Here’s a column of mine that appeared in the New York Times on August 17, 2014.
Ten minutes later, we were on bikes riding through the gray light. We pedaled past sleepy summer homes with hammocks in their side yards, towels hanging from porch railings, inflatable rafts stacked up like pancakes. This was Rehoboth Beach, Del., August 1968.
Uncle Clarke (not my real uncle, but my father’s best friend from high school) rode every morning at dawn. He had one of those “English” bikes that were all the rage in the 1960s, a Raleigh three-speed with the gear shift on a tiny lever near the rider’s right thumb. I rode a borrowed Sting-Ray belonging to my cousin Martha. Usually Uncle Clarke led an army of us kids on those morning rides, but that day it was just me.
We rode over to the bay side and then to the boardwalk, its Skee-Ball parlors and salt water taffy machines closed up at that hour. We looked at the ocean and listened to the surf. The poet Matthew Arnold once called it “the eternal note of sadness,” but it sounded all right to me.
T. S. Eliot’s Prufrock laments that his life has been measured out in coffee spoons, but I think I could take a pretty good measure of my own life in bicycle tires. There was the orange Huffy of childhood that I transformed into something I called Tiger Bike, complete with a furry tail given out at the Esso station during its “Put a Tiger in Your Tank” promotion. Later, there was a 10-speed I took to college, where it was stolen from a friend’s house. In my 20s, I owned a Lotus racing bike. Once, I got my shoes so hopelessly entangled in its toe clips that I spilled right onto the asphalt of Connecticut Avenue in Washington, D.C.
Now, in my 50s, I have two bikes — a Specialized Secteur for the road, and a hard-core Trek Fuel 70 for the fire roads and logging trails of Kennebec County. Me.
When my sons were in elementary school, there were weeks in summer when they’d jump on their bikes in the morning and disappear down our dirt road with a crew of other boys from the neighborhood. “Bike patrol,” they called themselves. They’d head off to the lake, or to one another’s houses, or — who knows? — to secret locations that I, as one of their mothers, will never know.
I have several friends who partake in something called “spinning,” which is the health-club version of cycling, involving a group of women on stationary bikes who pedal fast, then slow, then fast, as the instructor blasts the kind of music you usually hear in stores that are trying to get 16-year-olds to buy pants, and yells things like, “Feel the burn!”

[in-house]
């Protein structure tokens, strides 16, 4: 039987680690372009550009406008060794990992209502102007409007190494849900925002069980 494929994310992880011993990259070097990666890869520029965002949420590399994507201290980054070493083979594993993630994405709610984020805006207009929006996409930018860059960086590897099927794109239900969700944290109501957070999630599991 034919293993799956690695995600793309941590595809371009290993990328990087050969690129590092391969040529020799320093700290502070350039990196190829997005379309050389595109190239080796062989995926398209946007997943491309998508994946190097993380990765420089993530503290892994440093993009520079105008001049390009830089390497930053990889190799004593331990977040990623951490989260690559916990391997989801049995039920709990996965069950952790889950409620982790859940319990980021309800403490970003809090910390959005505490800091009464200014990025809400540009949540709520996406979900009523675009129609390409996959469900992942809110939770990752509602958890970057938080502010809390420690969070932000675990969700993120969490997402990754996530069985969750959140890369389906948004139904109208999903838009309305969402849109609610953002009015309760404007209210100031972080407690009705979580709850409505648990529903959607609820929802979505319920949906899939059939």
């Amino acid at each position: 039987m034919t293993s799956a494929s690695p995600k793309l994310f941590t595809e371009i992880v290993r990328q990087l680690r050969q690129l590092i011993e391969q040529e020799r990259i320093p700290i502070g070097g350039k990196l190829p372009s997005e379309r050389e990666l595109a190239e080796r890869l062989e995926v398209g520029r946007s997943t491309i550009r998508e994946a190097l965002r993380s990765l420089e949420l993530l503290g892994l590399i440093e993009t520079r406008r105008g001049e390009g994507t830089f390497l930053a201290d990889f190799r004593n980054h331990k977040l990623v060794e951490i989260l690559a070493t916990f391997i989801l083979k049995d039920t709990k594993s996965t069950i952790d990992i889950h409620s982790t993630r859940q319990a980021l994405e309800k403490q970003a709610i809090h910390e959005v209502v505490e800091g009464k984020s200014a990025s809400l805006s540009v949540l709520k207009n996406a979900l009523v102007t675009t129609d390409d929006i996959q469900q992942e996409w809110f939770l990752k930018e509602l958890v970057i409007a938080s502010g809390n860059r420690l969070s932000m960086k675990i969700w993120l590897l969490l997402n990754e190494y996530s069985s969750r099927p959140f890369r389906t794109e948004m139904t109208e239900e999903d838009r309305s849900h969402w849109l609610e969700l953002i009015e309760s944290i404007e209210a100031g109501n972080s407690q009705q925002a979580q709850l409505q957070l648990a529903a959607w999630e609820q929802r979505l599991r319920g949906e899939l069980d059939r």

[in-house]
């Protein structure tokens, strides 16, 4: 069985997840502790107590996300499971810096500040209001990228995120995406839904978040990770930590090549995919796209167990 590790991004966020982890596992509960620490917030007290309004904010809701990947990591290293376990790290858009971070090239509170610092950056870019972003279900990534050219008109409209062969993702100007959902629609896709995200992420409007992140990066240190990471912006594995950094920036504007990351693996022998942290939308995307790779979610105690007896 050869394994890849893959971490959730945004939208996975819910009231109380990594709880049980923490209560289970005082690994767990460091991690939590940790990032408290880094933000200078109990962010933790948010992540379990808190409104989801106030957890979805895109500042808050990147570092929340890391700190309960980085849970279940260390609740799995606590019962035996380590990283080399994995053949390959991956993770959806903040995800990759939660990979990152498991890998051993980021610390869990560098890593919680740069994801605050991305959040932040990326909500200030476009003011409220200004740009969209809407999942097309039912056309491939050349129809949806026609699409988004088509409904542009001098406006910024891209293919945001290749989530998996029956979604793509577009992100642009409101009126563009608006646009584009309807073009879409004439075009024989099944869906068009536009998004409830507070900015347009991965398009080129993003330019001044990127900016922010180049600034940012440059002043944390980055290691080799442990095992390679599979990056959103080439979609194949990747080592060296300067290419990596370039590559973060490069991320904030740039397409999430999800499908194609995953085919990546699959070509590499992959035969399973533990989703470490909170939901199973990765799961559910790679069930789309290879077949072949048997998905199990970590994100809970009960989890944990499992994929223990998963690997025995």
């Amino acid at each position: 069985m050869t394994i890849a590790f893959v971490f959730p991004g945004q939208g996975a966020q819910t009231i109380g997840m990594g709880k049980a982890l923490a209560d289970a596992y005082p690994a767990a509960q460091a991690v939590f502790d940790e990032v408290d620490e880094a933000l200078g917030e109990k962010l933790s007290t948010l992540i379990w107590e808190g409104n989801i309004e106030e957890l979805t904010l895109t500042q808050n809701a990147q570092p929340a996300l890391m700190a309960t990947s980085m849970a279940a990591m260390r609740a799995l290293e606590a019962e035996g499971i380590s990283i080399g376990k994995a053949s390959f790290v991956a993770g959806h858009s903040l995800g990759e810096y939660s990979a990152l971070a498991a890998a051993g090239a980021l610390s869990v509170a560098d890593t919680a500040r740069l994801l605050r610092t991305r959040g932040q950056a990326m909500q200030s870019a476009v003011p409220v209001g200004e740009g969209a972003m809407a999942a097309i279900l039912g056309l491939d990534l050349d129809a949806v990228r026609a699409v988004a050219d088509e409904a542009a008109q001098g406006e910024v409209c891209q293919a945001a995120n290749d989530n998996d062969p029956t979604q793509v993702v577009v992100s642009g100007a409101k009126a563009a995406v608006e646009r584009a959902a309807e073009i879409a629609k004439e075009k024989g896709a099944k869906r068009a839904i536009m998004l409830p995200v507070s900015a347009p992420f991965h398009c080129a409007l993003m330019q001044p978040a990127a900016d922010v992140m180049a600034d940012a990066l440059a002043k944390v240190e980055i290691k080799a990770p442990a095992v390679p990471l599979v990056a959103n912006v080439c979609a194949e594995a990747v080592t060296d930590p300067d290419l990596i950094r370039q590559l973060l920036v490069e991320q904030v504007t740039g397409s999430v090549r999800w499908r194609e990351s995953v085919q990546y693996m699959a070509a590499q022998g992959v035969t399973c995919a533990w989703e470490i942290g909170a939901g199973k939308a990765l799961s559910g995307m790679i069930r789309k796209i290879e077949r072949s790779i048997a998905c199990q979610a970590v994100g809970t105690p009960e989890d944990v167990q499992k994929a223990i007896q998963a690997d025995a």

I prefer exercising at least two miles away from any other human being. For me, biking is a solitary activity. In the Kennebec Highlands, on my mountain bike, I pedal past Kidder Pond, up to the blueberry barrens high atop Vienna Mountain. From there, I watch bald eagles and ospreys, and other birds, whose poop, owing to their diet of berries, stains the gray rocks purple. Sometimes I’ve run into deer and porcupines, and on one memorable occasion, a moose. Another time, I lay with my back against a tree, watching a beaver build a dam in Boody Pond.
Stephen King writes of a solitary childhood encounter with a deer in his story “The Body”: “My heart went up into my throat so high that I think I could have put my hand in my mouth and touched it.” Later, the narrator decides not to tell his friends about what he has seen, to keep it for himself. “The most important things are the hardest to say, because words diminish them.”
These are the gifts that I will most miss when, some day in the not-so-distant future, I have to give up biking alone. At 56, I’m really too old to be hopping over rocks and fallen trees, an hour or two from help, should anything terrible happen to me, which, odds are, it will. Recently, I encountered a bunch of young men who were climbing a mountain trail that I was riding down; one of them looked at me, mud-spattered, sweat-covered, and said, “Whoa! Hard-core!” It wasn’t clear whether he was saying this out of admiration, or concern.
A couple of years after that bike ride with my Uncle Clarke, he and my father had some kind of falling out, and I didn’t see him again. I don’t think about him very often, except on summer mornings in August, when I’m climbing onto my bike.
That morning in Rehoboth Beach, I saw the first sunrise I can remember. My uncle nodded at me, and I nodded back, and we got on our bikes. The air smelled like salt, cotton candy and tar. When we got back to the house, my mother was making pancakes.
“So,” she asked. “How’d it go?”
My uncle looked at me with what might have been love. “We had a good ride,” he said.